December 11, 2003
Wiesenthal Delegation Asks Pope to Condemn Terror
In a 40-minute private audience Monday, Dec. 1 with Pope John Paul II, a Simon Wiesenthal Center delegation appealed to the pontiff to condemn suicide bombings and international terrorism as "crimes against God and crimes against humanity."
The pope did not respond immediately, but Rabbi Marvin Hier, founder and dean of the Wiesenthal Center, said he was encouraged by the pope's attitude and by a prior conversation with the pope's aide, Cardinal J. Francis Stafford.
Despite his infirmities, the pope was alert and responsive throughout the meeting.
"His mind was crystal clear, and when I mentioned his youthful days in Poland when he played goalie on a Jewish soccer team, the pope added some of his own reminiscences," Hier said in a phone call from the Vatican.
Rabbi Abraham Cooper, the center's associate dean, attended the meeting and said, "We hope to leverage the moral voice of the pope to reach other countries, who have found time to repeatedly denounce Israel, but not the perpetrators and sponsors who commit mass murders of innocent civilians."
Hier also expressed his grave concern about "the proliferation of anti-Semitism in Europe and around the world," citing specific examples.
"Your words are needed now more than ever," Hier appealed to the pope.
When the delegation showed the pope architect Frank Gehry's rendering of the Wiesenthal Center's future Museum of Tolerance in Jerusalem, the pope took off his ring and placed it on the drawing. The gesture, the pope's aides told Hier, represented a papal blessing of the project.
At the end of the audience, Hier presented the pope with the Wiesenthal Center Humanitarian Award, in the form of a tall menorah, in recognition of the pontiff's "lifelong friendship to the Jewish people," commitment to world peace, and fostering of tolerance among all people.
The Wiesenthal Center is launching a "major international campaign," said Cooper, to have suicide bombings defined as crimes against humanity.
Participating in the audience, held in the same room in which the pope received President and Mrs. Bush, were Wiesenthal Center trustees Ira Lipman and Roland Arnell, accompanied by wife, Dann, and Dr. Shimon Samuels, the center's international liaison. -- Tom Tugend, Contributing Editor
The Morality of a Suicide Bomber
Going after suicide bombers is like "chasing the bullet" rather than "stopping the gun," said Dr. Anat Berko, about her thesis on the moral judgment of bomb dispatchers. Berko, a research fellow at the International Policy Institute for Counter-Terrorism, Interdisciplinary Center Herzliya was brought to Los Angeles last month by the American Jewish Committee, and presented her findings around the country.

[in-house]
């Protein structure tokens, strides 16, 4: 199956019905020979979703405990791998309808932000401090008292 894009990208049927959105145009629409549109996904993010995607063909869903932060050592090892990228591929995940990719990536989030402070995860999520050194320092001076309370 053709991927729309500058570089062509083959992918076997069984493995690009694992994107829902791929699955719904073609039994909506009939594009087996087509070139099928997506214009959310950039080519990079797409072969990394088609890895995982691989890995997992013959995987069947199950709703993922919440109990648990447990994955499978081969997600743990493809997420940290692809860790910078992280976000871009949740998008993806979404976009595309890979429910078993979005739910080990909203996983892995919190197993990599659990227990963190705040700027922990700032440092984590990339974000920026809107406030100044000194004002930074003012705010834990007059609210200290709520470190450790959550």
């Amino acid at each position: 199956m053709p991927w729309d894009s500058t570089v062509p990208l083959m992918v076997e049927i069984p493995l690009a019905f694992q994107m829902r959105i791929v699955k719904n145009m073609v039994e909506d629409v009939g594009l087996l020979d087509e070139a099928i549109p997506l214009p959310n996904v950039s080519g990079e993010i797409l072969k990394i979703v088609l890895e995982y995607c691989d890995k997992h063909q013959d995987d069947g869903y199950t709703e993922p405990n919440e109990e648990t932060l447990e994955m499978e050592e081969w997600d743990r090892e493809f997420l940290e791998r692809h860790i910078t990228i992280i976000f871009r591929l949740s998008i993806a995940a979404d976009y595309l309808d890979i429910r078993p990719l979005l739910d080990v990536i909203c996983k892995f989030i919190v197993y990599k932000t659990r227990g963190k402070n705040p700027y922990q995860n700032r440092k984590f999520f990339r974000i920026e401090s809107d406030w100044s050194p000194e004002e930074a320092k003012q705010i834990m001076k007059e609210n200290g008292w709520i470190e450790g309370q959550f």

Berko, a member of Israel's governmental team dealing with counterterrorism in the Israel Defense Forces as well as in the Israeli Council for National Security, visited Israeli prisons and interviewed Palestinian dispatchers -- those in charge of sending out the actual suicide bombers -- because she believes that dispatchers are the ones who control the bombings.
"Without them nothing can be done," she said. "A suicide bomber cannot do it without the dispatcher."
Berko performed a unique study comparing dispatchers to regular criminals, such as murderers and burglars, in which she first interviewed both groups and asked them about the moral implications of their actions, and then she discussed their personal lives with them, reviewing their families, their motivations, etc.
After speaking with individuals in both groups about their own lives, she then revisited their crimes -- dispatching suicide bombs/murder/shoplifting -- and found that the dispatchers changed and exhibited more sympathy toward their victims.
The dispatchers' modular morality -- soft when it came to their own families yet harsher when it came to Israelis -- convinced Berko that it is possible to influence terrorists by shattering the divide between "them" and "us."
"We can speak to their mothers, to the women, to the families, via radio and TV," Burko said, in order to influence the dispatchers and bombers to view Israelis as human.
Another interesting fact she found is that, "Dispatchers don't send their own children as suicide bombers." -- Amy Klein, Managing Editor
Israel Terror Victims Visit Washington
For the second time, the Southern California Jewish Center (SCJC) has bought Israeli victims of terror to the United States.
The SCJC-sponsored visit by 23 victims includes the Shabo family, who suffered the loss of their mother and three sons after a terrorist broke into their house and started shooting, and the Anter family, who took a vacation in Kenya with three children and came back only with one after terrorists bombed their hotel.
The terror victims visited Washington, D.C., where they visited the U.S. Holocaust Memorial Museum, met with Rep. Henry Waxman (D-Los Angeles) and White House and Pentagon officials, who gave them a tour of the Sept. 11 crash site.
The group then traveled to New York where they toured Ground Zero, and then they traveled back to Los Angeles. In Los Angeles, the terror victims visited the CBS sets of "The King of Queens," as guests of actress Leah Remini, and "The Young and the Restless," as guests of actor Eric Braden. They also traveled to Ojai to visit the Equine Sanctuary of Ojai, where they fed horses suffering from injuries.
Rabbi Shimon Kashani, director of the SCJC, who organized the visit with his wife, Vered, said that the purpose of the visit was to put a human face on terror. -- Gaby Wenig, Staff Writer
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